(Stuart, 2002)

Nura is on the scene. The Canadian jazz vocalist is new to my range of musical interests; from this exploration into new music genres, I think I've stumbled onto something that may turn into a lasting relationship.

As a personal foible, I and my musical ear and soul do not appreciate any delicate, high music that approaches that of a nuclear whine. Especially over an extended period. So I often leave jazz off my list of items to review and purchase.

But I'm willing to be educated. Enlightened, even. If the beat has survived this long, there must be something satisfying about it.

Enter Nura. She will affect you personally from the first note. With passages of sweet innocence, she personifies the delicate lost art of whispering sweet nothings. But her nothings promise everything spiritual and physical. She enchants as she breathes. Her voice, extremely versatile, is the front instrument in a series of smooth jazz forms. And instrumental though she is in a technical sense, the vocals are intimate, highly and humanly sensual.

Contrasting that sound, but just as intriguing with her gentle, finely-tuned voice, are some rap inserts that you might expect to find annoying, but are not in the least. This is a brave and innovative group of tracks. Stimulating and yet easy listening is a tightrope walk that Nura does with grace, displaying her own tensile strength of sound.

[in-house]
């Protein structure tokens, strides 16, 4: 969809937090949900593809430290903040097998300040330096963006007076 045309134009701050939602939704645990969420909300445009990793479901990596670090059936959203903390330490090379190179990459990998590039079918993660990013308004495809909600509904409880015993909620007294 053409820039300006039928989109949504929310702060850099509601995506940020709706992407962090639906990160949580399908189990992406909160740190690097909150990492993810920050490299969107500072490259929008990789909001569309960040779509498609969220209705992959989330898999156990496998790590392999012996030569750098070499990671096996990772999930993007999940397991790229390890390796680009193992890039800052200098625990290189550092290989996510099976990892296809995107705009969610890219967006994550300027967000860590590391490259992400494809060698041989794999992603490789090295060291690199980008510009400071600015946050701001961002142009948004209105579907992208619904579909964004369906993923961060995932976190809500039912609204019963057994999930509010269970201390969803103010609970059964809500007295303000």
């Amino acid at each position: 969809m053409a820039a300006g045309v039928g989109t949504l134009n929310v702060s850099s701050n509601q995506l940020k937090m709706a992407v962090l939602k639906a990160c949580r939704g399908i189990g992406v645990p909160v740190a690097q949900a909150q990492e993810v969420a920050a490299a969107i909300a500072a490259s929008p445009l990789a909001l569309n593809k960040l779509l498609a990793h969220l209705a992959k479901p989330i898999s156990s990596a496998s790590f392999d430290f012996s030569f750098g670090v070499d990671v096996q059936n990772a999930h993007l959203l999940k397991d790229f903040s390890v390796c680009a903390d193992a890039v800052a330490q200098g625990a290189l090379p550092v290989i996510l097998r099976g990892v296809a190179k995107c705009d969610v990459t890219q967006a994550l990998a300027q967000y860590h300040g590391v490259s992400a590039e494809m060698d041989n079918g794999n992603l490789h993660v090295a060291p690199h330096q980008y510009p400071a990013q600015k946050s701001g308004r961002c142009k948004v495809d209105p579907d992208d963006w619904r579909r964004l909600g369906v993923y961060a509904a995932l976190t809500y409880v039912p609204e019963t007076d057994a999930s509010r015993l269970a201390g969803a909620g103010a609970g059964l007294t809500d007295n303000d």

The lyrics are in the liner notes. Eternal love songs co-written by Nura and Stuart Steinhart, such as "Hanging'" with Greg Glasgow, and a few written solely by Steinhart are powerful and evocative thoughts to be appreciated by generations of partners and lovers. As an interesting aside, some tracks have no lyrics but do list vocal credits.

It think it's because Steinhart plays six-string bass accompaniment and uses something called a VG-8, I enjoyed the rich deep tones of each track. The instrumental arrangements that back Nura up are as elemental as a human chorus, and just as connected. What contributed to that is no doubt the list of players who added their expertise. Take Randy Cooke, Luis Conte, Rik Emmett, Bob Livingston, Bill McBernie and Kevin Breit, and we've got magic.

You absolutely cannot go wrong with this one. It's graceful, exciting, sensual and captivating. Nura's personality and sensitivity shine through and, as it soars, takes you along.

And Nura has permanently removed jazz from the list of foreign four-letter words in my house.

- Rambles
written by Virginia MacIsaac
published 11 September 2004

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